October 3, 2017 // 3 p.m.
UK price (as reviewed): MSRP £99.99 (inc. VAT)
US price (as reviewed): MSRP TBC
The Aorus team has played it safe from a design perspective, and you can verify this by imagining the case without the distinctive Aorus logos adorning the case and seeing how nondescript it becomes. Then again, logos exist for a reason, and the brushed metal effect on the front fascia and the cutaway, indented segments add some visual flair, but this still is a fairly by-the-books 2017 tower chassis design. This shouldn't be taken as a criticism – sticking with what works is valid, tried-and-tested advice – but iconic this case is not. Still, with sharp angles, clean lines, and a big acrylic window, the AC300W does little to offend, aesthetically speaking, although we're surprised not to see a tempered glass side panel.
Build quality is mostly a match for the price tag, and we've no real complaints in this regard. The use of plastic is restricted to the sturdy front panel, and the steel withstands pressure well enough. Meanwhile, the feet are rubber-tipped to aid grip on smooth floors and desk surfaces.
Despite the front panel's solid appearance, airflow is not totally restricted thanks to a series of vents running down either side of it. A single 120mm fan is installed in the lower-most of the three front mounts (two if you opt for 140mm models), and this is complemented by the 120mm rear exhaust. With six fan mounts in total, those looking to maximise airflow should be satisfied.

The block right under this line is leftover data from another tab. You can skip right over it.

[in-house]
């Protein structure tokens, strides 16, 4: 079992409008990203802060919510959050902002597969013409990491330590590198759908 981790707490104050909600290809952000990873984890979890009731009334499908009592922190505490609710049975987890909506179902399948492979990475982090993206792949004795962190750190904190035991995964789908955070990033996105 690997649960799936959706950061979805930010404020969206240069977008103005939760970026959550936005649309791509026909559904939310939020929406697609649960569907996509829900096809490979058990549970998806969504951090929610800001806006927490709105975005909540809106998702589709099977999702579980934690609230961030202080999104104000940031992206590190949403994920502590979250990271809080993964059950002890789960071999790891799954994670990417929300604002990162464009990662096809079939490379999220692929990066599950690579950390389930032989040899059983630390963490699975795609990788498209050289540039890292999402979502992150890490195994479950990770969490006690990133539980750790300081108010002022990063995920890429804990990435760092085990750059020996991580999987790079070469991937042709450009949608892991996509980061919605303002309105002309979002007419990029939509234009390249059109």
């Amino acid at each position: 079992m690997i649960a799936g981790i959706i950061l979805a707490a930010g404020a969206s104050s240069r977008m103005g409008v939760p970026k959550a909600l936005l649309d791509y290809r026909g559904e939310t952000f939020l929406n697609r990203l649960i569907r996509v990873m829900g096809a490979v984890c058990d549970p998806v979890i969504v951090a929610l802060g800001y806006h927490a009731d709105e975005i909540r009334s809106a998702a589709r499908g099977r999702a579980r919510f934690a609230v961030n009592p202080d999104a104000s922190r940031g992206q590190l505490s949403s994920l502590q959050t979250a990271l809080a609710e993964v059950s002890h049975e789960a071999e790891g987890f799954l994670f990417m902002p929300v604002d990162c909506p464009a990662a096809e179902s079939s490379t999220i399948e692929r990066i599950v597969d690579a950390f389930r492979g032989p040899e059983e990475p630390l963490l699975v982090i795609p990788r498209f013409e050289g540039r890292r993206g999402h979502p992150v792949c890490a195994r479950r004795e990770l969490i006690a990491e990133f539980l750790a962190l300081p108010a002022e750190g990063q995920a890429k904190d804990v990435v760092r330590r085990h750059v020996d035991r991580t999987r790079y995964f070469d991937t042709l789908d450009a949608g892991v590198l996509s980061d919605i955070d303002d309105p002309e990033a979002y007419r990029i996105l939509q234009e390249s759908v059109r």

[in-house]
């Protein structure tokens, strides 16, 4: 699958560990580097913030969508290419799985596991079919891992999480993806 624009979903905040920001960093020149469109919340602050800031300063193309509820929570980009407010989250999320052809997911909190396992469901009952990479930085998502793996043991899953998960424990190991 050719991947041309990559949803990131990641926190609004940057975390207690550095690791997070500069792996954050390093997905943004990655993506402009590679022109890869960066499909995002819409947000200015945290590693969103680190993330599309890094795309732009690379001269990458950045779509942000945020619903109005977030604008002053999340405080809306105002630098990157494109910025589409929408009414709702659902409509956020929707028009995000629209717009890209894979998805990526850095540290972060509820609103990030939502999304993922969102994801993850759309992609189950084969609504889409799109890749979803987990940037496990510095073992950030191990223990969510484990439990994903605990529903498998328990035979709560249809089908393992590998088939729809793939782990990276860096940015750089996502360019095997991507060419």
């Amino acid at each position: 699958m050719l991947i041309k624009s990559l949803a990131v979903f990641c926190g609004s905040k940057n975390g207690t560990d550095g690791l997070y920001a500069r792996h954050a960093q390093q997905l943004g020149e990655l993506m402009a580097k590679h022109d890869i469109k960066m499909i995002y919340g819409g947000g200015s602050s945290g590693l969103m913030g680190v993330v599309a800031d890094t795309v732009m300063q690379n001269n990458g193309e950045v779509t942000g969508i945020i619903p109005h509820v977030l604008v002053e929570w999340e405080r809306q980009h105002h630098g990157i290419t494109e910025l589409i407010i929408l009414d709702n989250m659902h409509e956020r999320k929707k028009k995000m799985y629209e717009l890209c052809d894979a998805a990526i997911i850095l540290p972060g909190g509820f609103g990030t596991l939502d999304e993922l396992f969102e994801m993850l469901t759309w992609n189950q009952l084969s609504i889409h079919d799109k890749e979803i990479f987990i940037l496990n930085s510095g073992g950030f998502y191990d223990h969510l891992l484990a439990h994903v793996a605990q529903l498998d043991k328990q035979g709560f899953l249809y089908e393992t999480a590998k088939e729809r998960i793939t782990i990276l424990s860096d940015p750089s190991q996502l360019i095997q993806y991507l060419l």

Dust filters haven't been overlooked, with the front, roof, and PSU all guarded by their own filters. The front and PSU ones use a slide-out mechanism, and we particularly like how the front one so quickly and easily comes out to the side, while the roof uses a simple magnetic design. All three are a cinch to remove, clean, and replace, so full marks to Aorus there.
The front I/O is rather modern with its inclusion of a HDMI port for VR devices as well as a USB Type-C connector. Sadly, this is limited to USB 3.0 speeds (also know as USB 3.1 Gen 1) thanks to its use of a traditional USB 3.0 internal header – your motherboard will thus need two of these to power all three front USB ports at once.
There isn't any fan control, but Aorus has foregone the reset button and instead installed a lighting control button to toggle the lights of the two logos and the strip on the front panel between on and off. By default, the lights only have a single setting: colour cycle, which is unlikely to be to everyone's taste, so we think some static colours are in order. For additional control, you need to synchronise the lighting using a motherboard's RGB header and the supplied cable, and obviously Aorus would like you to use Gigabyte RGB Fusion for this, but in theory it will be compatible with other vendors too.